Jeff Mikulina, executive director of Blue Planet Foundation, spoke to students from seven schools Thursday at the state Capitol in support of reducing gasoline reliance.
More than 600 students joined activists at the state Capitol rotunda Thursday in support of a bill that sets a goal of having all ground transportation in Hawaii run on renewable fuel by 2045.
Students from Lanikai Elementary School, Wheeler Middle School, Sunset Beach Elementary School, Le Jardin Academy, Hongwanji Mission School, the School for Examining Essential Questions of Sustainability (SEEQS) and Island Pacific Academy joined Blue Planet Foundation, a Honolulu-based clean-energy nonprofit, as the organization worked to persuade lawmakers to adopt House Bill 1580.
“Generations tomorrow will inherit the results of our decisions today,” said Jeff Mikulina, executive director of Blue Planet Foundation. “This is a vision today’s youth want, and one that a healthy climate requires.”
HB 1580 passed out of a key Senate committee earlier this month. The measure provides “guidance” for a 2045 target but has no enforcement mechanisms. The bill sets an intermediate target of reducing sales of gasoline by 5 percent by 2025. The bill needs to be approved by House and Senate conference committees and then approved by the full House and Senate before going to the governor for his signature.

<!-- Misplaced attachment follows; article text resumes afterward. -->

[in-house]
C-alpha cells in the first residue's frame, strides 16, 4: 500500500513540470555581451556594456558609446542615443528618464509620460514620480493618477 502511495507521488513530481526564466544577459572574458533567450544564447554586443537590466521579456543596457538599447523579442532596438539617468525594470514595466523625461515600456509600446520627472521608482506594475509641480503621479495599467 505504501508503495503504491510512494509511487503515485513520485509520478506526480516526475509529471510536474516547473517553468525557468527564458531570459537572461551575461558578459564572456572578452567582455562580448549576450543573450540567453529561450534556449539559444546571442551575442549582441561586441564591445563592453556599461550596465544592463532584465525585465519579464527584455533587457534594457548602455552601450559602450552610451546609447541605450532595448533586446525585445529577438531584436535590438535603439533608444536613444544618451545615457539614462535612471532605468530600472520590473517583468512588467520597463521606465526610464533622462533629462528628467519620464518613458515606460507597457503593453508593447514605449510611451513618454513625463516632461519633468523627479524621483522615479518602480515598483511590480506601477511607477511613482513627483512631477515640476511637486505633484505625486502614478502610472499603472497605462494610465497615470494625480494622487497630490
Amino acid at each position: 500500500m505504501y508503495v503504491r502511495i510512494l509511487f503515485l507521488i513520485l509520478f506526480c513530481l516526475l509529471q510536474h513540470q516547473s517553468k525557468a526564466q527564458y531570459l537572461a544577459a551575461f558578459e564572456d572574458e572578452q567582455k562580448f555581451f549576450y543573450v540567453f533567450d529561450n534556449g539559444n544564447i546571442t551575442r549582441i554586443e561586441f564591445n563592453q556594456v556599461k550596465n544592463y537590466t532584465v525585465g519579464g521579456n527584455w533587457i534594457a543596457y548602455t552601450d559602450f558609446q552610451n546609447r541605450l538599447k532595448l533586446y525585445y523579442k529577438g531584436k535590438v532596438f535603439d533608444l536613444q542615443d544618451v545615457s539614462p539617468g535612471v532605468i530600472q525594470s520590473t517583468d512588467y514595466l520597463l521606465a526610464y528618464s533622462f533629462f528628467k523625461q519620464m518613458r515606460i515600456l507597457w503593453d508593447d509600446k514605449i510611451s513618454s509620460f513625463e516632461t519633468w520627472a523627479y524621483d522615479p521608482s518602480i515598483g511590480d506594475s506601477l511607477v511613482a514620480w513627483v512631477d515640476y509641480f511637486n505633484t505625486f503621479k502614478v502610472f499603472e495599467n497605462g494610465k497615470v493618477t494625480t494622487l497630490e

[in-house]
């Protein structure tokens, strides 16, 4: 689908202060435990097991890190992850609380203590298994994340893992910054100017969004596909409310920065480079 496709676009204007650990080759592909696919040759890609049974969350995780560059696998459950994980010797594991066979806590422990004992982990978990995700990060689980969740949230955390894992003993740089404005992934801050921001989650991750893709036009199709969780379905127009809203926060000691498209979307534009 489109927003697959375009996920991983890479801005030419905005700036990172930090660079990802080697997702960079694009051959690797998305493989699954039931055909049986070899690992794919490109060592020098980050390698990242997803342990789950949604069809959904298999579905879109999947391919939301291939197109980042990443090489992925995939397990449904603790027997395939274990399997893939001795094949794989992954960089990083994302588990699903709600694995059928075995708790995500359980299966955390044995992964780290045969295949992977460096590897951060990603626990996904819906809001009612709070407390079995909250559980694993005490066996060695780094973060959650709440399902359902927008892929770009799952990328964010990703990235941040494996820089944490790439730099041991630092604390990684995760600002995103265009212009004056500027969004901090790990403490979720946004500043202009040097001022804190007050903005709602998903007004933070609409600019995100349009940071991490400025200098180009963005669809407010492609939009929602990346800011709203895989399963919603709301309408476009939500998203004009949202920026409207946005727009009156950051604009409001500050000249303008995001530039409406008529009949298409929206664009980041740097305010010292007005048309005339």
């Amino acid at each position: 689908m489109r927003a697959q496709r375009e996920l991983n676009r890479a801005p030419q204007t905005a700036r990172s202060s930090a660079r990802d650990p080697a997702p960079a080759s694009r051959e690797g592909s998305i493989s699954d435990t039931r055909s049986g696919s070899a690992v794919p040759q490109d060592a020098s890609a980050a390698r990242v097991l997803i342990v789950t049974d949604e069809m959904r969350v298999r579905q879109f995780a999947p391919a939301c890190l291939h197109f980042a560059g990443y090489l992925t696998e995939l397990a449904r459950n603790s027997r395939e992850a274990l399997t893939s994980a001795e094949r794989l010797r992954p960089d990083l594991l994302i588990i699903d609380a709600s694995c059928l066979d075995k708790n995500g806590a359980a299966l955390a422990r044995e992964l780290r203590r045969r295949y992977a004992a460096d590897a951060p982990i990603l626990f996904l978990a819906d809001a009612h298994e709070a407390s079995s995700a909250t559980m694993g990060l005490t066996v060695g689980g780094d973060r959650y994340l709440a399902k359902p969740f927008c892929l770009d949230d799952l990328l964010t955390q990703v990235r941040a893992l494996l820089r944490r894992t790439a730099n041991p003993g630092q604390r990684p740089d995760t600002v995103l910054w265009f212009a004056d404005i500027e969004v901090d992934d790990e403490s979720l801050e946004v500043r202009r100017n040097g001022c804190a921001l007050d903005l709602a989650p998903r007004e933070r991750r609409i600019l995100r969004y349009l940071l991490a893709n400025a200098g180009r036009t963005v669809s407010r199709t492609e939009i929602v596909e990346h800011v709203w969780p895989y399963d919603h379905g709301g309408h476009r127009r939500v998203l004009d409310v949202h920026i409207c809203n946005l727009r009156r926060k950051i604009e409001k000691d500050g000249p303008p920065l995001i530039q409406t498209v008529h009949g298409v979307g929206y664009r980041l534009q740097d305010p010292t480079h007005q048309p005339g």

“I think it is really important that we’re here today, because it brings awareness to all of the people who don’t know about the problems we’re facing,” said 13-year-old Chloe Davis, a seventh-grader at Island Pacific Academy who was visiting the state Capitol for the first time Thursday. “It’s important to learn about our environment and how we can make an impact.”
Davis said this after speaking to the crowd.
Davis’ presentation followed remarks from state Sen. Mike Gabbard (D, Kapolei-Makakilo) and state Rep. Chris Lee (D, Kailua- Waimanalo), who introduced the bill. The lawmakers addressed the students before the students waved signs on Beretania Street.
Alyssa Kuffel, a science teacher at Island Pacific Academy, organized to bring more than 300 students and 25 teachers from the Kapolei school to the rally.
“With all of the global warming and the climate crisis that is going on, it is so important to help our environment and change what we’re affecting right now,” Kuffel said, adding that she hoped the students were inspired by the rally and walked away believing “if we come together as a community, we can make a big change.”